Designers and clients are increasingly aware of the need to create buildings and infrastructure to withstand future shocks. A new tower in San Francisco — “probably the most resilient tall building on the West Coast,” according to Arup structural engineer Ibrahim Almufti — demonstrates one way that this is playing out in practice.
Business as usual?
181 Fremont, an 800ft mixed-use building currently rising in San Francisco’s SoMa neighborhood, will be subjected to strong wind and earthquakes. The typical engineering design solutions to deal with these two forces are often at loggerheads.
One way to reduce wind vibrations is to stiffen the structure by adding more steel. This is less than ideal from the perspective of seismic performance (not to mention cost and sustainability) because stiffer buildings vibrate more in earthquakes.
An alternative method involves incorporating a tuned mass damper (TMD) on or near the top floor. Essentially an 800-ton ball of steel, it counteracts forces acting on the structure by shifting in the opposite direction during a windstorm. By reducing perceptible vibrations, it keeps building occupants comfortable on blustery days.
But TMDs also have drawbacks. They’re expensive and require developers to sacrifice valuable penthouse real estate, and they don’t reliably improve seismic performance.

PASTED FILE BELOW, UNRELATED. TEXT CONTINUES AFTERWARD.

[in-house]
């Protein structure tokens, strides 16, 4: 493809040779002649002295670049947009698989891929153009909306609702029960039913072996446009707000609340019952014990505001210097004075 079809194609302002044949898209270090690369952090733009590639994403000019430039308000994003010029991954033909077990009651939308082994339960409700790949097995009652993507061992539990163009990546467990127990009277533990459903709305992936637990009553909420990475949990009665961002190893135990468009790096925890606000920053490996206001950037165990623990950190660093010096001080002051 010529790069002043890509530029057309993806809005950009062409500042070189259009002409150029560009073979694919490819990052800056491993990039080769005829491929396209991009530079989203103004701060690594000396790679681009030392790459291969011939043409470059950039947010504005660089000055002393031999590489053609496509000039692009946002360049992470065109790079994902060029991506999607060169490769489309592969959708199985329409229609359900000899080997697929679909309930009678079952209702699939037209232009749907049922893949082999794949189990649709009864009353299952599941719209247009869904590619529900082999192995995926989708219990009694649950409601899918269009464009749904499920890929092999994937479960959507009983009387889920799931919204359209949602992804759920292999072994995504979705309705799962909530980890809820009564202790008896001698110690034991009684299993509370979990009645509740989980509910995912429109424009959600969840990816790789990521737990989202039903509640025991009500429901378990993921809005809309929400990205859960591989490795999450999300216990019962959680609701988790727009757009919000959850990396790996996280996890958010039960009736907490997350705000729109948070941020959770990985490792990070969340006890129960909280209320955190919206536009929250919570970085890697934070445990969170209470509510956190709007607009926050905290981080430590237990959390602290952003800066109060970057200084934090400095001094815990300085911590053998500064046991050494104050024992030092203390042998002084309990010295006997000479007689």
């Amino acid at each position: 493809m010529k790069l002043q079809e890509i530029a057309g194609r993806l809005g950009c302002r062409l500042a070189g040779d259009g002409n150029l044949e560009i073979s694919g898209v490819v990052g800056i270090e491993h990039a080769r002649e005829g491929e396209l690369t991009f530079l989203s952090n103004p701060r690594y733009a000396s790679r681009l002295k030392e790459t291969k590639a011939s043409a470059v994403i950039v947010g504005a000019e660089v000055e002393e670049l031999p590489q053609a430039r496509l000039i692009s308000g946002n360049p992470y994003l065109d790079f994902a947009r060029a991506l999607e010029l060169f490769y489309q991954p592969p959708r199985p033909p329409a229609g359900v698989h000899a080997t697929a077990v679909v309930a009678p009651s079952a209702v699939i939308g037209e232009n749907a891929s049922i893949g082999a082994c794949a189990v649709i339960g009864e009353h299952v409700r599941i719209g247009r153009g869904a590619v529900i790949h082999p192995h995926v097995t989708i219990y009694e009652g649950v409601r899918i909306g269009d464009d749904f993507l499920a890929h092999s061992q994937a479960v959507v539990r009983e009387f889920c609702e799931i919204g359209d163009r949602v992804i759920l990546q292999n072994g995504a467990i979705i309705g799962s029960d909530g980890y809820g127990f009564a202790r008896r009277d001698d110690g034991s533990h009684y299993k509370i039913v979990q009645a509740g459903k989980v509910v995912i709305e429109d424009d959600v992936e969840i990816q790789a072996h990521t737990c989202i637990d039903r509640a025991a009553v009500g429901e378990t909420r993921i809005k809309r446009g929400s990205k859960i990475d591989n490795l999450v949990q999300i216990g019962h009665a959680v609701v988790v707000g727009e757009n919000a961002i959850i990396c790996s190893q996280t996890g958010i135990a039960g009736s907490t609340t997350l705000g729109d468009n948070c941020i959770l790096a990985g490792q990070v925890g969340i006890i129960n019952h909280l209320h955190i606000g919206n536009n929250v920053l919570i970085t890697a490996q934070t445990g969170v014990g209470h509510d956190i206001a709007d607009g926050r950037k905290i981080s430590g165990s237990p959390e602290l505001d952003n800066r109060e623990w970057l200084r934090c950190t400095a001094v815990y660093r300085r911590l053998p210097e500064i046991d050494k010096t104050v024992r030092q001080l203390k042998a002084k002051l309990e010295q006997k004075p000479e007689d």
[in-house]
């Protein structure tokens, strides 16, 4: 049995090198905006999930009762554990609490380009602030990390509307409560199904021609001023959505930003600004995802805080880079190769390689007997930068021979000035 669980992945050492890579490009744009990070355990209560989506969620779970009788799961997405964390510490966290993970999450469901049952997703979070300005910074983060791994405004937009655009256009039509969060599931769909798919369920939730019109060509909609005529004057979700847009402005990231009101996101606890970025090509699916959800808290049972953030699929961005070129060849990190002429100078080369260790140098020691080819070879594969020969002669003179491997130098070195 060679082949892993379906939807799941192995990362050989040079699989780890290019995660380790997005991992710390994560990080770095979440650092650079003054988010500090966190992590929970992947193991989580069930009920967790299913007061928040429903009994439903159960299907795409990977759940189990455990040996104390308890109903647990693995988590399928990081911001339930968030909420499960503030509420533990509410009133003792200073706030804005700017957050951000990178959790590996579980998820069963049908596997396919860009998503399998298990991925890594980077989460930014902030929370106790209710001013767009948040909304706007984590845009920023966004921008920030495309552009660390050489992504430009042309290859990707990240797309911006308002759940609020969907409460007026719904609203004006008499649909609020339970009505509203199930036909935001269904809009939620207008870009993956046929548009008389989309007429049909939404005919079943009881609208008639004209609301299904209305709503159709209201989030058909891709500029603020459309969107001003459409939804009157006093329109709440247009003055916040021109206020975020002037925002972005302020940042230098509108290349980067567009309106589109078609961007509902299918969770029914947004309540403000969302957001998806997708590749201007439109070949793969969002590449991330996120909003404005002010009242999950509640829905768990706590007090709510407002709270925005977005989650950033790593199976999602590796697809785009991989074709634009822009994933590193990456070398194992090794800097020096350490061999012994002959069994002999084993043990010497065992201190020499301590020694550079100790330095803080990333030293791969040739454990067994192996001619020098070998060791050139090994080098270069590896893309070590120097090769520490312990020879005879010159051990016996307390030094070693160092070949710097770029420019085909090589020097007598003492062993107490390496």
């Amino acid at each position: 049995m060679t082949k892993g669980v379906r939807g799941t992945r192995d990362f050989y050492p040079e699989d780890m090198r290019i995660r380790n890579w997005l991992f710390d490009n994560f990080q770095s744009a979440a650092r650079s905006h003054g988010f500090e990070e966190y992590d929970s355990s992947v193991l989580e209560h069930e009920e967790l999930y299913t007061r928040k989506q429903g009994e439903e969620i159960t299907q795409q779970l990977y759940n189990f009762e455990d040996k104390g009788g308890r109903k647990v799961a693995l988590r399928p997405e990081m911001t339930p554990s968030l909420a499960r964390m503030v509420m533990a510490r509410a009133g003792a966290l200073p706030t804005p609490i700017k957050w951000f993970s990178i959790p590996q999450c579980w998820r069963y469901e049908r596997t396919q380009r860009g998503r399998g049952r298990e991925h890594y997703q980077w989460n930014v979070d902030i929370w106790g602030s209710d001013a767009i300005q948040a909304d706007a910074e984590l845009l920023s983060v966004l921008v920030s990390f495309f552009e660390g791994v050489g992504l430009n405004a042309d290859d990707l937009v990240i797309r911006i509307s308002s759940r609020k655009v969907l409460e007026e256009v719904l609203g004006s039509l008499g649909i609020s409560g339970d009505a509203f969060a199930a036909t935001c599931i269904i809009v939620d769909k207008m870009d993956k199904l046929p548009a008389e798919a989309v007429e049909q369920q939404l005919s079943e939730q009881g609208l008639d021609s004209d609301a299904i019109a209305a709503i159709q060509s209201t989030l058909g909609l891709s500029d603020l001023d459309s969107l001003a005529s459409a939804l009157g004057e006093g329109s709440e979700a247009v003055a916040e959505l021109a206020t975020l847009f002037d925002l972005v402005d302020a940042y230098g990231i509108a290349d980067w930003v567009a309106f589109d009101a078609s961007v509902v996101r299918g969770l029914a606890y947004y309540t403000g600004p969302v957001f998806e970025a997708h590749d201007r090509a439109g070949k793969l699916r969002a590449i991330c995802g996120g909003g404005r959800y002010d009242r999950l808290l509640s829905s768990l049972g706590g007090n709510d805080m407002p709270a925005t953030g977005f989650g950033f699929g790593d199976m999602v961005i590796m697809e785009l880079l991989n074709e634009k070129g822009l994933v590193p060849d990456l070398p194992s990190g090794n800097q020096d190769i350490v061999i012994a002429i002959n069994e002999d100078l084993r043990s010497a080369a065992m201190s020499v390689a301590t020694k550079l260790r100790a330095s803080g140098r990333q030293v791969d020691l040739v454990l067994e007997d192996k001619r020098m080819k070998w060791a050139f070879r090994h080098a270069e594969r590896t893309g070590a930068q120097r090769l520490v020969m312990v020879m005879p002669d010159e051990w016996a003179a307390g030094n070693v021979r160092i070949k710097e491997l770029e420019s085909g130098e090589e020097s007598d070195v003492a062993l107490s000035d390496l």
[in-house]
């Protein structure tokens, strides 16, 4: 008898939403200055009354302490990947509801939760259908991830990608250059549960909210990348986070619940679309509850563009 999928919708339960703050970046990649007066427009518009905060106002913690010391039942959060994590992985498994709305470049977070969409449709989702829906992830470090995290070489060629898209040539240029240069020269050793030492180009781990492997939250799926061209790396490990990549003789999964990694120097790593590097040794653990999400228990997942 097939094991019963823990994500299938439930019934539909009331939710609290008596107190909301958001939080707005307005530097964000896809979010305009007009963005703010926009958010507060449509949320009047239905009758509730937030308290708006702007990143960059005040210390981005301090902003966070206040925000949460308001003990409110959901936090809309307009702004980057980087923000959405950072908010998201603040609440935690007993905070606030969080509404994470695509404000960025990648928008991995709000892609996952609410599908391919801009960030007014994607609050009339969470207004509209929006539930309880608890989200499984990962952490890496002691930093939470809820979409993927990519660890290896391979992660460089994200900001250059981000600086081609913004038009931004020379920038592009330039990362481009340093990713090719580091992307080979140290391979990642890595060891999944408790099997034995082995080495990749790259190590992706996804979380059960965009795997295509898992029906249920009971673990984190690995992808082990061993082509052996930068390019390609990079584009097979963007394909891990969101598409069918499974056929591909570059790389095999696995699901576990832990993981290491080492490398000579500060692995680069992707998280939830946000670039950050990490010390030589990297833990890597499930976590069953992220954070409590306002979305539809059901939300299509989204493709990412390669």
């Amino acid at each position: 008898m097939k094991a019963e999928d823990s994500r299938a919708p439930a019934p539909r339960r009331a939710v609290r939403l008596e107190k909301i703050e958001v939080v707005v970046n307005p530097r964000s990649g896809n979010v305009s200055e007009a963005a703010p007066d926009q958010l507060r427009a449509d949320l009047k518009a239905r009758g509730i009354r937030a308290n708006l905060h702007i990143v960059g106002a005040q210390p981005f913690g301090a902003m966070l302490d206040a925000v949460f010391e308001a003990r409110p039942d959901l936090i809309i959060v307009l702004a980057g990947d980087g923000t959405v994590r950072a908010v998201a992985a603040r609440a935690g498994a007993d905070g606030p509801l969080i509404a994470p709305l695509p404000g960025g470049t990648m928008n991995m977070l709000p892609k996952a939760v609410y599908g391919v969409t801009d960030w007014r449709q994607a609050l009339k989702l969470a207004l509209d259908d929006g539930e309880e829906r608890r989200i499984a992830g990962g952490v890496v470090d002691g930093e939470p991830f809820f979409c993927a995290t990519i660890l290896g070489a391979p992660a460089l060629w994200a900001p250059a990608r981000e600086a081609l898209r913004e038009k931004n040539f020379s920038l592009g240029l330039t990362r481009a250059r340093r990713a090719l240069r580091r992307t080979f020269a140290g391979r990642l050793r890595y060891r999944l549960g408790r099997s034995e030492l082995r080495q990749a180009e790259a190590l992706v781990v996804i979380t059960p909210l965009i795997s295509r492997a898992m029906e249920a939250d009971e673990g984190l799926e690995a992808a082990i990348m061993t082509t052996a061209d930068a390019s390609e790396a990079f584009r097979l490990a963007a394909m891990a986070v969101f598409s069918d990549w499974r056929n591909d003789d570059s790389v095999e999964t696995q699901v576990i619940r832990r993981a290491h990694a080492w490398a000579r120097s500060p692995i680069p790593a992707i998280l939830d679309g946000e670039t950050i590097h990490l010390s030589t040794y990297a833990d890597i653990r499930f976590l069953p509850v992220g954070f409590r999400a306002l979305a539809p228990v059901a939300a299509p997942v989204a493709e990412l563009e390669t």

In most of California, seismicity is a bigger concern than wind. But while all structural designs that comply with the state’s building codes (or those of any US state, for that matter) are intended to keep occupants safe during earthquakes, most make few to no provisions for ensuring the building’s viability after a major shock. “What you get today is well below what the public expects,” Almufti said.
Today’s most common structural solution for tall buildings, something known as a reinforced-concrete core wall, relies on damage to dissipate seismic energy. When an earthquake strikes, the building’s base, walls, and structural beams absorb the energy by cracking and yielding as needed. This prevents the building from collapsing during the tremor but can leave it beyond repair after the shaking subsides.
Today’s most common structural solution for tall buildings relies on damage to dissipate seismic energy.
This situation results from a lag in building codes. “The seismic codes came out, let’s say, 50 years ago,” Almufti said. “Technologies have advanced well beyond the range of where we can keep these buildings not only safe but usable. The codes just haven’t caught up, and they aren’t likely to for several more decades.”
When Arup was brought on to design the structure for 181 Fremont, Almufti and his colleagues met with developer Jay Paul Company to describe their options. “We said, ‘Just so you know, this is how a normal tall building would perform in an earthquake. Are you okay with this?’ And they said no, they weren’t. They had made a commitment to design a LEED Platinum building — they wanted to do all they could to make sure it would be usable after a disaster.”
After carefully examining design options from the perspective of resilience and sustainability, Arup recommended controlling wind vibrations by embedding viscous dampers in the building’s structural steel exoskeleton in lieu of adding extra steel or a TMD. This solution drew on the firm’s experience retrofitting London’s Millennium Bridge (also known as the Wobbly Bridge) and incorporating dampers in the Las Vegas High Roller.